News Corp chief executive Rupert Murdoch has filed for divorce from his wife Wendi Deng.
A spokesperson for the 82-year-old media tycoon said the marriage had been irretrievably broken for more than six months.
The pair married aboard a private yacht in New York in 1999 after Mr Murdoch divorced his wife of 31 years.
Ms Deng, 44, is best known for intercepting a protester with a furious slap in defence of her husband as he was testified about a phone-hacking scandal before British MPs in July 2011.
More than halfway through the hearing, she suddenly leapt from her seat to protect Mr Murdoch from the prankster who had slipped through a packed committee room and tried in vain to smash a shaving cream pie into the media mogul's face.
Reuters reports the couple had a prenuptial agreement, citing a person familiar with the situation, though it was not clear which one would move out of the couple's Upper East Side apartment in New York City. They have two young daughters, Grace and Chloe.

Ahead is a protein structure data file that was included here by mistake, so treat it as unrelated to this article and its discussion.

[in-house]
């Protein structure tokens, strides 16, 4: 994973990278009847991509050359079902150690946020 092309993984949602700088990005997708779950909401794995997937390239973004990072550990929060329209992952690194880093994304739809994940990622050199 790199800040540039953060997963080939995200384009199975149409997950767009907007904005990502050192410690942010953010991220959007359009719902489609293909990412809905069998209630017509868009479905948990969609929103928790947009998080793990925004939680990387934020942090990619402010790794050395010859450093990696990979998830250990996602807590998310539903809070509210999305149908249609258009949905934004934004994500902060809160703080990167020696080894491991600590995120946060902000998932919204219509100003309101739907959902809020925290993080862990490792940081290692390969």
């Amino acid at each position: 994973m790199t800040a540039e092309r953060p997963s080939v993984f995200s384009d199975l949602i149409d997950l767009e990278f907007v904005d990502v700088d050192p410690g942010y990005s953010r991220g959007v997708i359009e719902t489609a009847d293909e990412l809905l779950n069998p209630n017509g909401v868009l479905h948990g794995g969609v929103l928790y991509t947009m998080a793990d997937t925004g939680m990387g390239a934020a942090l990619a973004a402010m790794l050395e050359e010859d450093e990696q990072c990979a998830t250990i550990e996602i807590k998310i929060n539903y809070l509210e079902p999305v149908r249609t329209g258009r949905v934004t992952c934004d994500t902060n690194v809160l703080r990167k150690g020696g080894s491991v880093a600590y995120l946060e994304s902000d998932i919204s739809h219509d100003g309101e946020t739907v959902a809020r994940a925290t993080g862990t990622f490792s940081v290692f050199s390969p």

The Australian-born media owner has four grown children, Prudence from his first marriage and Lachlan, James and Elisabeth from his second.
A few years ago, several news reports said that Ms Deng had battled Murdoch's adult children to secure a voting position for her children in the family trust, which holds the Murdoch stake in News Corp, worth billions of dollars.
As it now stands, the two youngest girls do not have voting rights in the trust, though they do have an ownership stake.
The filing comes just days before the split of News Corp into two companies - one for its entertainment assets and the other for its publishing business - both of which will be chaired by Mr Murdoch.
Ms Deng is the daughter of a factory director in Guangzhou, China, and came to the United States in 1988 after serving as an interpreter for a Los Angeles couple working in China.
She went on to get an MBA from Yale and landed a job at News Corp's Star TV as an intern in 1996. She met Mr Murdoch in 1998 when she was a junior executive who acted as his interpreter during a business trip to China.